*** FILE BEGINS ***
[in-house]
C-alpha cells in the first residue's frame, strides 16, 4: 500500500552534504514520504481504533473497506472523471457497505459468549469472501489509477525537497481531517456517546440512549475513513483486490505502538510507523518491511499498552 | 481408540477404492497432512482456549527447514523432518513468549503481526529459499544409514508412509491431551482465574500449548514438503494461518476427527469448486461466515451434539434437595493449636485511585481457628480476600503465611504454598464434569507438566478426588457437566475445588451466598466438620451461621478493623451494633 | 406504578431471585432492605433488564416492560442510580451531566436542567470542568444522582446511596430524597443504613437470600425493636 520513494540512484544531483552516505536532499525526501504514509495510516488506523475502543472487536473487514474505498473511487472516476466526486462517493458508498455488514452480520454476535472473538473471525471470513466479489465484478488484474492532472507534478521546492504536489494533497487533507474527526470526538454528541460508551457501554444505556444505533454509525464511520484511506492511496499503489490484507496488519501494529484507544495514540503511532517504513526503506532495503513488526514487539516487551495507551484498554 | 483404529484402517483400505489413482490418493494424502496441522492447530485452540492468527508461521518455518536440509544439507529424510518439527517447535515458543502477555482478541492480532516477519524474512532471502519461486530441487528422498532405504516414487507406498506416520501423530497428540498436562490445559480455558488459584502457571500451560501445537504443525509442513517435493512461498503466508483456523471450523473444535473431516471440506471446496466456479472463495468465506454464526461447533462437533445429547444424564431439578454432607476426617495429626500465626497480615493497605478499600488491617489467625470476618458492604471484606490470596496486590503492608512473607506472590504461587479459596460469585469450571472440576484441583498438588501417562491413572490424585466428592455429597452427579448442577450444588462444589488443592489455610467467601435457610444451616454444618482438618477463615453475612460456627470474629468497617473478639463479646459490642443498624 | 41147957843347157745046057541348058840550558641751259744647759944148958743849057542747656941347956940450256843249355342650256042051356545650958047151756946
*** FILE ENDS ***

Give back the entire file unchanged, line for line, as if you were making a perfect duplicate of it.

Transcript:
[in-house]
C-alpha cells in the first residue's frame, strides 16, 4: 500500500552534504514520504481504533473497506472523471457497505459468549469472501489509477525537497481531517456517546440512549475513513483486490505502538510507523518491511499498552 | 481408540477404492497432512482456549527447514523432518513468549503481526529459499544409514508412509491431551482465574500449548514438503494461518476427527469448486461466515451434539434437595493449636485511585481457628480476600503465611504454598464434569507438566478426588457437566475445588451466598466438620451461621478493623451494633 | 406504578431471585432492605433488564416492560442510580451531566436542567470542568444522582446511596430524597443504613437470600425493636 520513494540512484544531483552516505536532499525526501504514509495510516488506523475502543472487536473487514474505498473511487472516476466526486462517493458508498455488514452480520454476535472473538473471525471470513466479489465484478488484474492532472507534478521546492504536489494533497487533507474527526470526538454528541460508551457501554444505556444505533454509525464511520484511506492511496499503489490484507496488519501494529484507544495514540503511532517504513526503506532495503513488526514487539516487551495507551484498554 | 483404529484402517483400505489413482490418493494424502496441522492447530485452540492468527508461521518455518536440509544439507529424510518439527517447535515458543502477555482478541492480532516477519524474512532471502519461486530441487528422498532405504516414487507406498506416520501423530497428540498436562490445559480455558488459584502457571500451560501445537504443525509442513517435493512461498503466508483456523471450523473444535473431516471440506471446496466456479472463495468465506454464526461447533462437533445429547444424564431439578454432607476426617495429626500465626497480615493497605478499600488491617489467625470476618458492604471484606490470596496486590503492608512473607506472590504461587479459596460469585469450571472440576484441583498438588501417562491413572490424585466428592455429597452427579448442577450444588462444589488443592489455610467467601435457610444451616454444618482438618477463615453475612460456627470474629468497617473478639463479646459490642443498624 | 41147957843347157745046057541348058840550558641751259744647759944148958743849057542747656941347956940450256843249355342650256042051356545650958047151756946